Bivariate Test Results with Chi-Square.
      1.610 (0.635–4.083)
       b. Good24 (72.73)73 (81.11)97 (78.9)
      Total33 (100)90 (100)123 (100)
      22. Hygiene (handwashing)
       a. Not good16 (48.48)23 (25.56)39 (31.7)0.028
      Bivariate Test Results with Chi-Square.
      2.742 (1.194–6.293)
       b. Good17 (51.52)67 (74.44)84 (68.3)
      Total33 (100)90 (100)123 (100)
      23. Anthropometric Value
       a. WAZ-score
      <-2 SD and > +2 SD7 (21.21)11(12.22)18(14.63)0.3360.517 (0.182–1.472)
      −2 SD until + 2 SD26 (78.79)79(87.78)105(85.37)
      Total33 (100)90 (100)123 (100)
       b. WHZ-score
      <-2 SD and > +2 SD2 (06.06)11(12.22)13(10.57)0.5132.158 (0.452–10.300)
      −2 SD until + 2 SD31 (93.94)79 (87.78)110 (89.43)
      Total33 (100)90 (100)123 (100)
      Note:
      a Bivariate Test Results with Chi-Square.
      b Bivariate Test Results with Fisher's Exact Test.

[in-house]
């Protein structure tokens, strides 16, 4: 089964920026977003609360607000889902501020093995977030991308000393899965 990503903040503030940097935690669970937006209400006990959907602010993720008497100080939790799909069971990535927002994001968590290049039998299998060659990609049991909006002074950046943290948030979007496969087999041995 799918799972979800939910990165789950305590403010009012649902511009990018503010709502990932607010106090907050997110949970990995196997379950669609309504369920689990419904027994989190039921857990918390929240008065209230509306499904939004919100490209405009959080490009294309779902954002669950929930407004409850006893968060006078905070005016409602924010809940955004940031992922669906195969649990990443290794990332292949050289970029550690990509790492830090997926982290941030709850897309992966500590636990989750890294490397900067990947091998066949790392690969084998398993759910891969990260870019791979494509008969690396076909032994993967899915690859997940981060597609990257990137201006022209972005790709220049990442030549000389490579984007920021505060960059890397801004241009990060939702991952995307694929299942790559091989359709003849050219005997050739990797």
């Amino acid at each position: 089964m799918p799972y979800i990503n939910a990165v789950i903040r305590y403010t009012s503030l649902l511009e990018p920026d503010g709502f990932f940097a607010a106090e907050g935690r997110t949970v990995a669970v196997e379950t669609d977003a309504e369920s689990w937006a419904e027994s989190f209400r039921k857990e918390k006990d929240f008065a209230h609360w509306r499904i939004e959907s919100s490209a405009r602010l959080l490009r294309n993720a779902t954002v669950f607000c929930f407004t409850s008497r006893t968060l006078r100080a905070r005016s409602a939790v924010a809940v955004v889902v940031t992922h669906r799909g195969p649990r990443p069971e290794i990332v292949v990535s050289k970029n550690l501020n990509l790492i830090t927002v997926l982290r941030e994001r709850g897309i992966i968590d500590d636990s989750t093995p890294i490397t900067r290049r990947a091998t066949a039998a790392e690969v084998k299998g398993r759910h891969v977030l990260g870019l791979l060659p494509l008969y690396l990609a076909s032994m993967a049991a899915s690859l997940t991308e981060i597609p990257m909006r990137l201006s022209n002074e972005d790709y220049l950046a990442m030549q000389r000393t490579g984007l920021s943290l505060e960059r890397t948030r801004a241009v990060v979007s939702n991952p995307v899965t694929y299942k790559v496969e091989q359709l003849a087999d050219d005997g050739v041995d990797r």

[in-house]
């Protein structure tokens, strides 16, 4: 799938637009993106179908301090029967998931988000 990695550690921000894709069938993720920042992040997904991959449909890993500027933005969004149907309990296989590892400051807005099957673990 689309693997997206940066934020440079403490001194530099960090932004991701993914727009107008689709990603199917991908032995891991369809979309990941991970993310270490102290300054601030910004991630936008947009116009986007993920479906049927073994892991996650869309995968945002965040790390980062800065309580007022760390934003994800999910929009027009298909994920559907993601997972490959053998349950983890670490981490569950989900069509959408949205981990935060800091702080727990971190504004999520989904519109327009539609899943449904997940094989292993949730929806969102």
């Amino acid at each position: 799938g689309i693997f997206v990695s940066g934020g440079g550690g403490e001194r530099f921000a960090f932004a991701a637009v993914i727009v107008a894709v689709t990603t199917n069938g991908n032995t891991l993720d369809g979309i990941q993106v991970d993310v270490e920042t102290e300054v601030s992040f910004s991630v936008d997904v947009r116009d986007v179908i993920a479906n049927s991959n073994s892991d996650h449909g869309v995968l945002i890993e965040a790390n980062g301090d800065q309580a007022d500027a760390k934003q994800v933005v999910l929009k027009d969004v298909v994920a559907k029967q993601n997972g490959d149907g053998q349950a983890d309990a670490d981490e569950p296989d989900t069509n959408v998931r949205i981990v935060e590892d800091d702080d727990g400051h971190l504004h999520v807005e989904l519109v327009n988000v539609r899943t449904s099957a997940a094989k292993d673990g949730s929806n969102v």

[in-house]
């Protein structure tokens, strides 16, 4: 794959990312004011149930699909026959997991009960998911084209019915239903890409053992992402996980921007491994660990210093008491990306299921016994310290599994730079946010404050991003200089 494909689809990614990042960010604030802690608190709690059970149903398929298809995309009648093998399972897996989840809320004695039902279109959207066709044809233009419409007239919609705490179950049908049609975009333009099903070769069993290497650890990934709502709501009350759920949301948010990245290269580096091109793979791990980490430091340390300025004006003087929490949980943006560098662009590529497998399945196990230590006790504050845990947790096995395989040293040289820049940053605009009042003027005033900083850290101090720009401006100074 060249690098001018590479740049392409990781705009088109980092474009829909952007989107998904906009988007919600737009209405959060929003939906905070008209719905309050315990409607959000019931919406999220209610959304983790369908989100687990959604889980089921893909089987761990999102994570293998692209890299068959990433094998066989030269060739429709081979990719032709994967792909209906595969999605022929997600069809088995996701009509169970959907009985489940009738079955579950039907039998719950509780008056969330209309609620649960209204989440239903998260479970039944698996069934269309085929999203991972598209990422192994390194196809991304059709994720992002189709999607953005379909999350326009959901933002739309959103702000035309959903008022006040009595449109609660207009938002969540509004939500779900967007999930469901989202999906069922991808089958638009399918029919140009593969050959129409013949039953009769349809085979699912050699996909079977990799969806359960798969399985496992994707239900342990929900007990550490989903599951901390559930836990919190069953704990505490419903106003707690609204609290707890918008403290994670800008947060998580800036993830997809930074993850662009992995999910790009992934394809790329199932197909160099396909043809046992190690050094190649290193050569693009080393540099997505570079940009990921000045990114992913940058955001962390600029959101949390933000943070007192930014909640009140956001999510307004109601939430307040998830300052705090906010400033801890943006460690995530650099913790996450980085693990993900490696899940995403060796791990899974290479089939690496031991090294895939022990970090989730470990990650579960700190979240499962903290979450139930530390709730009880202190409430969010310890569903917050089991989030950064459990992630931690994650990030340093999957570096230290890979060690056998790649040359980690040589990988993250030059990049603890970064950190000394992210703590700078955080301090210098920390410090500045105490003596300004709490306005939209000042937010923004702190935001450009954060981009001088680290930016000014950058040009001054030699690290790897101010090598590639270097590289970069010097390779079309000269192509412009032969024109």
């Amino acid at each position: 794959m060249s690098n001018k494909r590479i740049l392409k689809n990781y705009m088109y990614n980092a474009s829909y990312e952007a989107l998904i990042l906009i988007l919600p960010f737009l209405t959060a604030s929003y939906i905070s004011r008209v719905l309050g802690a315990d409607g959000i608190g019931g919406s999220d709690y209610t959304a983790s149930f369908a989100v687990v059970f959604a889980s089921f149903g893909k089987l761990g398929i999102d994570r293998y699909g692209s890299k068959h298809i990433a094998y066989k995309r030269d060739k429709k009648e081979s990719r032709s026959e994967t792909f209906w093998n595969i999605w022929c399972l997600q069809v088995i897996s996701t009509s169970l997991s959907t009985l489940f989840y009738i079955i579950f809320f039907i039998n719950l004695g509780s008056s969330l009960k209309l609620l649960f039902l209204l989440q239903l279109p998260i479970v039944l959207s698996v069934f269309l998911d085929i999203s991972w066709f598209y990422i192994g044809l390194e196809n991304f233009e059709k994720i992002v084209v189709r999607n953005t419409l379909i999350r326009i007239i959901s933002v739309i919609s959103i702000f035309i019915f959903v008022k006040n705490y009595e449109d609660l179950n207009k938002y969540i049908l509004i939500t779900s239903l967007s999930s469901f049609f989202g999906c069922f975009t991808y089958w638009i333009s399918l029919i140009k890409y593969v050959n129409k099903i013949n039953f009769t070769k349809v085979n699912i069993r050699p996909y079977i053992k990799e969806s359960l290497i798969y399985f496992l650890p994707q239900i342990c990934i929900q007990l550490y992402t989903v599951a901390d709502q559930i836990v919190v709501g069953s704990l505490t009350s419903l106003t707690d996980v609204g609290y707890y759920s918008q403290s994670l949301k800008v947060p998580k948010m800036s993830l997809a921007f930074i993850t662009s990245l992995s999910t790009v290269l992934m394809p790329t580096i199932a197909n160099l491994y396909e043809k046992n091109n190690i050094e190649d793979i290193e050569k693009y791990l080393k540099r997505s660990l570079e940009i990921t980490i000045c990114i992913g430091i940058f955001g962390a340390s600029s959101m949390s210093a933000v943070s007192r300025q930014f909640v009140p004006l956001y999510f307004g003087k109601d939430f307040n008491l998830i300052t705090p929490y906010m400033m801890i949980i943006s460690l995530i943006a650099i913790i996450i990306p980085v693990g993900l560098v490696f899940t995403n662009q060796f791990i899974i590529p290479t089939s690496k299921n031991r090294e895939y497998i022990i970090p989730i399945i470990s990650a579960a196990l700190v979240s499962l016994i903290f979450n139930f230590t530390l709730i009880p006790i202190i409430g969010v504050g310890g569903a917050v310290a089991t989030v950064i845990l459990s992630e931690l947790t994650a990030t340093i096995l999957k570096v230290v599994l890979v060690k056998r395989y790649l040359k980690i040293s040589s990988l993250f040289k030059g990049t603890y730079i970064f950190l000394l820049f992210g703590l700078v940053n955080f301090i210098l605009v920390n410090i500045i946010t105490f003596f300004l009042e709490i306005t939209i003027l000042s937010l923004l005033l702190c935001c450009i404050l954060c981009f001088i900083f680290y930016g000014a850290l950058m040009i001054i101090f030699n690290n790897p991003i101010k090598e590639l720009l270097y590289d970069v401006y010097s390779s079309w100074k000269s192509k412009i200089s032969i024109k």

Exposure to cigarette smoke is a long exposure to cigarette smoke more than 3 h a day, which continually occurs, especially in the first 1000 days of life. Recurrent respiratory infections are respiratory infections more than three times a month caused by the risk of exposure to cigarette smoke, such as acute respiratory infection (ARI) and pneumonia. A history of pregnancy disorders is a pregnancy disorder that may be caused by exposure to cigarette smoke, such as intrauterine growth restriction (IUGR). Exclusive breastfeeding is defined as breastfeeding for infants from birth to 6 months of age without providing additional food. Water sources are assessed from the distance of drinking water sources with family toilets and protection from chemical and fecal contamination. Hygiene is evaluated from families having handwashing facilities, the habit of handwashing with running water and soap after defecation, before eating, and preparing food.